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The FCA has published findings from its 2019 exploratory work into later life lending.  These focus on the equity release sales and advice process, following a review of advice files from 13 of the largest and most experienced firms in the sector.  The three significant areas of concern were: insufficient personalisation of advice; insufficient challenging of customer assumptions; and lack of evidence to support the suitability of advice.  The FCA acknowledges that, when sold correctly, equity release products result in good outcomes.  However, the fact that it felt the need to publish findings from a piece of discovery work is significant and unusual, as it is clearly concerned about the extent and frequency of potential poor consumer outcomes due to inappropriate processes and unsuitable advice.

Since publication, the Equity Release Council has added steps to its advice checklist.  This appears to miss the point that the FCA found evidence of firms taking a tick-box approach to fact finding, whereas a firm must delve into and explore a customer’s circumstances in greater depth and provide evidence and clear justification as to why a recommendation was made.  A customer centric approach is imperative; firms need to put themselves in their customer’s shoes when designing sales processes and review all parts of the customer journey.  This is a case of ‘the customer not always being right’ – the customer may think they know what they want, but it is the job of the adviser to educate, guide and challenge them where appropriate.  FCA is concerned that the costs of compounding interest over a long period of time can make equity release an expensive way to meet a short term borrowing need, while the costs of ending these contracts or repaying early if personal circumstances change can also be significant.  In its review, the FCA was concerned that the advice given to take out equity release products could not always be shown to be in the best interests of all consumers given their personal circumstances.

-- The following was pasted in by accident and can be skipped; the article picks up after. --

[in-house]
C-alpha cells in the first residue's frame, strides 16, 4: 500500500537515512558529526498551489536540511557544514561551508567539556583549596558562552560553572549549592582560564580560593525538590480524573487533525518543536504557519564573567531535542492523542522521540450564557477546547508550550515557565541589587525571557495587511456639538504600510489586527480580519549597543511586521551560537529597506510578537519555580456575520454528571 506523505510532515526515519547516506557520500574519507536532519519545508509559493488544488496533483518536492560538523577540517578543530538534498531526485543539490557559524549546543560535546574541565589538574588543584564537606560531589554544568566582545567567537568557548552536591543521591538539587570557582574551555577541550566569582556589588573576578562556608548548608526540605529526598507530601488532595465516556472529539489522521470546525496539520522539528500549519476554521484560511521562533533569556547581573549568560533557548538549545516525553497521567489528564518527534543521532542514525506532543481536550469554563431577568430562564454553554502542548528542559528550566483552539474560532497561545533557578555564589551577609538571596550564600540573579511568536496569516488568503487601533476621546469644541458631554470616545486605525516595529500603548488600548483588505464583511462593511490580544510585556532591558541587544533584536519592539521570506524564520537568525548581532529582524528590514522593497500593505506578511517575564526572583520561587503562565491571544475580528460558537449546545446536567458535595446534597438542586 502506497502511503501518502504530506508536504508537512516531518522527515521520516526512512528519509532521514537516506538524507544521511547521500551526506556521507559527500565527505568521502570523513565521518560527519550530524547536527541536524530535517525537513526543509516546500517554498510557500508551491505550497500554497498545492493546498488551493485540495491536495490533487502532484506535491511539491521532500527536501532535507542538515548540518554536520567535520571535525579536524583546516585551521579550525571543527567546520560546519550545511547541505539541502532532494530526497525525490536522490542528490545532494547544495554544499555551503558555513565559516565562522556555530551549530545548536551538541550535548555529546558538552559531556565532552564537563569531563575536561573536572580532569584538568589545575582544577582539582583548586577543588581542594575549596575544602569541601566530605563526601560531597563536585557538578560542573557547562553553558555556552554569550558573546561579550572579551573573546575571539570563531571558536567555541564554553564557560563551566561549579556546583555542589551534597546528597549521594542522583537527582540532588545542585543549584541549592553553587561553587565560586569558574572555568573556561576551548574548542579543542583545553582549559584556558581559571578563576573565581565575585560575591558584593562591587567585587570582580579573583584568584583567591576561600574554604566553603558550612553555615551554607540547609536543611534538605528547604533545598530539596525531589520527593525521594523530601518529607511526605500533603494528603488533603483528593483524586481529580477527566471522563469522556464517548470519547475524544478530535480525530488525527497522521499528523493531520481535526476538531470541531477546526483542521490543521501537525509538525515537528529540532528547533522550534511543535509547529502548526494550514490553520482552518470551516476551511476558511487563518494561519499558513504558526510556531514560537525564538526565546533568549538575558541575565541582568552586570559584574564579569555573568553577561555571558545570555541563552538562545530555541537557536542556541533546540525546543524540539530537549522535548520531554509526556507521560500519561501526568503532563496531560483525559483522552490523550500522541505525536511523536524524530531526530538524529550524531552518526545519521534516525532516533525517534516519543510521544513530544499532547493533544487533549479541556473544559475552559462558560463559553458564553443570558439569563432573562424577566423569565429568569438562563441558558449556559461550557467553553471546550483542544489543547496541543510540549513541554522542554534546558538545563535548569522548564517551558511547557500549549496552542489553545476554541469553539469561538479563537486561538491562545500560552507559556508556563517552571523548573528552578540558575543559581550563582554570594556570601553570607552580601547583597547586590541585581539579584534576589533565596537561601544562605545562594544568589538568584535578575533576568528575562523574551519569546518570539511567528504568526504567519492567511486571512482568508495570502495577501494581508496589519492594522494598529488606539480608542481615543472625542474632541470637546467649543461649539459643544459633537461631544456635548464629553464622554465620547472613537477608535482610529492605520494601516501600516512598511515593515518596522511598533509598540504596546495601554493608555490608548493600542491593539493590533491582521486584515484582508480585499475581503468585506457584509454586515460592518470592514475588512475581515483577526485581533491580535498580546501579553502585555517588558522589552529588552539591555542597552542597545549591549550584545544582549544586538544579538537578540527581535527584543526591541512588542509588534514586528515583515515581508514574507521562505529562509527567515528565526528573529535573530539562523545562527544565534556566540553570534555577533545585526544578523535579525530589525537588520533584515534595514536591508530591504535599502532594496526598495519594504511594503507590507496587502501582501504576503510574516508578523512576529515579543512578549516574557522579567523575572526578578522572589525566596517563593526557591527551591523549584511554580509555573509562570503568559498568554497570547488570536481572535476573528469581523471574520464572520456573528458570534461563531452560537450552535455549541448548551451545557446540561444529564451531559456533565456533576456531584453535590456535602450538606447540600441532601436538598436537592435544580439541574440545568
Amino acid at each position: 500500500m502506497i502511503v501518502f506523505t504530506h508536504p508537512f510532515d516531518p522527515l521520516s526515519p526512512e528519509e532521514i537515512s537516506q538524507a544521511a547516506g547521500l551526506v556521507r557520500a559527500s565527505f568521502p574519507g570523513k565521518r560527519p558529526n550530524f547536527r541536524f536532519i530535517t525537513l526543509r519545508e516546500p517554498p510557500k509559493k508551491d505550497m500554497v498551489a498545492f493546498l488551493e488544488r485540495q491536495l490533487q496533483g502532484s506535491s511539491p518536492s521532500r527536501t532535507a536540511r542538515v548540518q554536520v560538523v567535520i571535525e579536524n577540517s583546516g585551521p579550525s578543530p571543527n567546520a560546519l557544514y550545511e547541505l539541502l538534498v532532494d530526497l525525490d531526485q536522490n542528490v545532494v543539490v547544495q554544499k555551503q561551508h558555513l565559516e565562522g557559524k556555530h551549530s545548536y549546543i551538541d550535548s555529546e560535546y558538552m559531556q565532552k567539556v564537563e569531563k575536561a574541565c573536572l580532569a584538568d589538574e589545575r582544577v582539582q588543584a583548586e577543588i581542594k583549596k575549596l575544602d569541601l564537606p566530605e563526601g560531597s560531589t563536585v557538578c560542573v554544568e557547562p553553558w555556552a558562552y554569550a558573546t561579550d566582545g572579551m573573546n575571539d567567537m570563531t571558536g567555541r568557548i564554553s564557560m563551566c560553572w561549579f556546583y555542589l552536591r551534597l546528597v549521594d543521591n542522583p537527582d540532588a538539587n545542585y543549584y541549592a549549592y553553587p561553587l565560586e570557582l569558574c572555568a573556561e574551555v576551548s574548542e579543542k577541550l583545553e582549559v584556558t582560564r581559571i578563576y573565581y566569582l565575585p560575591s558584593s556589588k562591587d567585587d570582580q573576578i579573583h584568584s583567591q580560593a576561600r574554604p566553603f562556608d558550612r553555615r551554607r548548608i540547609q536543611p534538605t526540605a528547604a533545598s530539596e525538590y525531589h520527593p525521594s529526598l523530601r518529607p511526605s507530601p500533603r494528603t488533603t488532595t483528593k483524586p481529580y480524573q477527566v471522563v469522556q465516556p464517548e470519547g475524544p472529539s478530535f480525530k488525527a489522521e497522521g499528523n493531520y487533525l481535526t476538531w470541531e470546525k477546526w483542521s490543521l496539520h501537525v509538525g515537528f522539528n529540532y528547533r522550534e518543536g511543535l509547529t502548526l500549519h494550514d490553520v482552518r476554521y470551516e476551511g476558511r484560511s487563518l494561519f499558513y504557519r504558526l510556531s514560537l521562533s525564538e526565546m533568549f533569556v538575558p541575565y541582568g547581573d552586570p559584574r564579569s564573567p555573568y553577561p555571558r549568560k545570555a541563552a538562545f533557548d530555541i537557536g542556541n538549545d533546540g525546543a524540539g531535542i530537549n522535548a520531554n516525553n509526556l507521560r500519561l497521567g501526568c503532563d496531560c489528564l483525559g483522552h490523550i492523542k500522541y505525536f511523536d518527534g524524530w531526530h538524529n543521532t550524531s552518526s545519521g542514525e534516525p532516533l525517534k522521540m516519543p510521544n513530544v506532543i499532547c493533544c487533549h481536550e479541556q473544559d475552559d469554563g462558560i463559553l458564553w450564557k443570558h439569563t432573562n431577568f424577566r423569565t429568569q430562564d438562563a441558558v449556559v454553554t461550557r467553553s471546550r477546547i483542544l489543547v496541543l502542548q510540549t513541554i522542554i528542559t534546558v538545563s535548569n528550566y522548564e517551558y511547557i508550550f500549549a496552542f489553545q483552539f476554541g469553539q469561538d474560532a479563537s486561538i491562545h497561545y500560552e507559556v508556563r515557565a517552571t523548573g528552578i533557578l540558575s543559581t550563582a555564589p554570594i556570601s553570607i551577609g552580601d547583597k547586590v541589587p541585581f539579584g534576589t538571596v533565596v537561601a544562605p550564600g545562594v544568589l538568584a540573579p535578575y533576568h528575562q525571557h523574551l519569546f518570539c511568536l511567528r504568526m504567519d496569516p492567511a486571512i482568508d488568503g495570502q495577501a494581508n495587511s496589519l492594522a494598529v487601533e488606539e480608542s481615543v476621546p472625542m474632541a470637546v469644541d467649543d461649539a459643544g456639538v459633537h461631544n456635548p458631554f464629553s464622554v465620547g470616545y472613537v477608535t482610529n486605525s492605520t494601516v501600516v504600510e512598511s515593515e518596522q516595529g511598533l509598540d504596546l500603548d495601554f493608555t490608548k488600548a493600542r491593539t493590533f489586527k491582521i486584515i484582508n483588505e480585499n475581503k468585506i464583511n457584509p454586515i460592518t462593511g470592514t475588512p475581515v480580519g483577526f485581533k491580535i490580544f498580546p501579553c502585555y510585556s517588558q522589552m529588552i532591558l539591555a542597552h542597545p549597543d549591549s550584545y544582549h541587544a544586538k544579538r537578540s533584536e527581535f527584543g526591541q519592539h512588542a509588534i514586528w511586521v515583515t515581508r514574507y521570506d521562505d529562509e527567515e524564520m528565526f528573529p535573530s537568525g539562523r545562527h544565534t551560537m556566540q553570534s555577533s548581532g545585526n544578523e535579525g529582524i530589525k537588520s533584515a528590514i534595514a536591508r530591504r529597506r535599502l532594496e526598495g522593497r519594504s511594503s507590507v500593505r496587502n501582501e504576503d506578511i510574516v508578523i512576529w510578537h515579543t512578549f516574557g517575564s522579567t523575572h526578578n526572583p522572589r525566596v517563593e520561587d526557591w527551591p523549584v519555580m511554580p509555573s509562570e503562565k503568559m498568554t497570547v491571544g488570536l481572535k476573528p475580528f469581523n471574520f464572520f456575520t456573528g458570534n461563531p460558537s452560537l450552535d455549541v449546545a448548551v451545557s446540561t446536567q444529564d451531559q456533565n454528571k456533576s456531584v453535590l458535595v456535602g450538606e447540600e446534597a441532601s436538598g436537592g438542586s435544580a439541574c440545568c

The FCA has given firms individual feedback, but it has also published these findings as it wants all firms to digest and take action where necessary.  It is aware that firms are keen to address the issues and want to get this right.  Many may question why the challenge of holistic advice and regulatory siloes is not called out in the review.  It is important to understand that the comments are specific concerns the regulator has on the quality of advice given and not the way that the market is split, as this was never the intention and focus of this work.  Changing the structure in itself would not address the basic flaws on how people are advised.

It does not see initial disclosure which limits the scope of service as an indemnity clause for driving a consumer to a particular solution.  Where there are other products that may be appropriate but not available within the firm, then the consumer must be advised and if necessary signposted elsewhere.  Advisers must be aware of what else in available across the market.  Similarly, regulated firms should not be relying on an independent legal review to validate their recommendation.  The recommendation and solution must stand alone.  Firms need to be clear they are being measured by the rules and guidance set by the FCA and not be deflected by any other standards.

The FCA will be undertaking further work in the lifetime mortgage market to monitor progress.  Despite low volumes of complaints to FOS and low overturn rates, there should be no complacency, as this review uncovered baseline advice issues.

Robert Sinclair, AMI
July 2020


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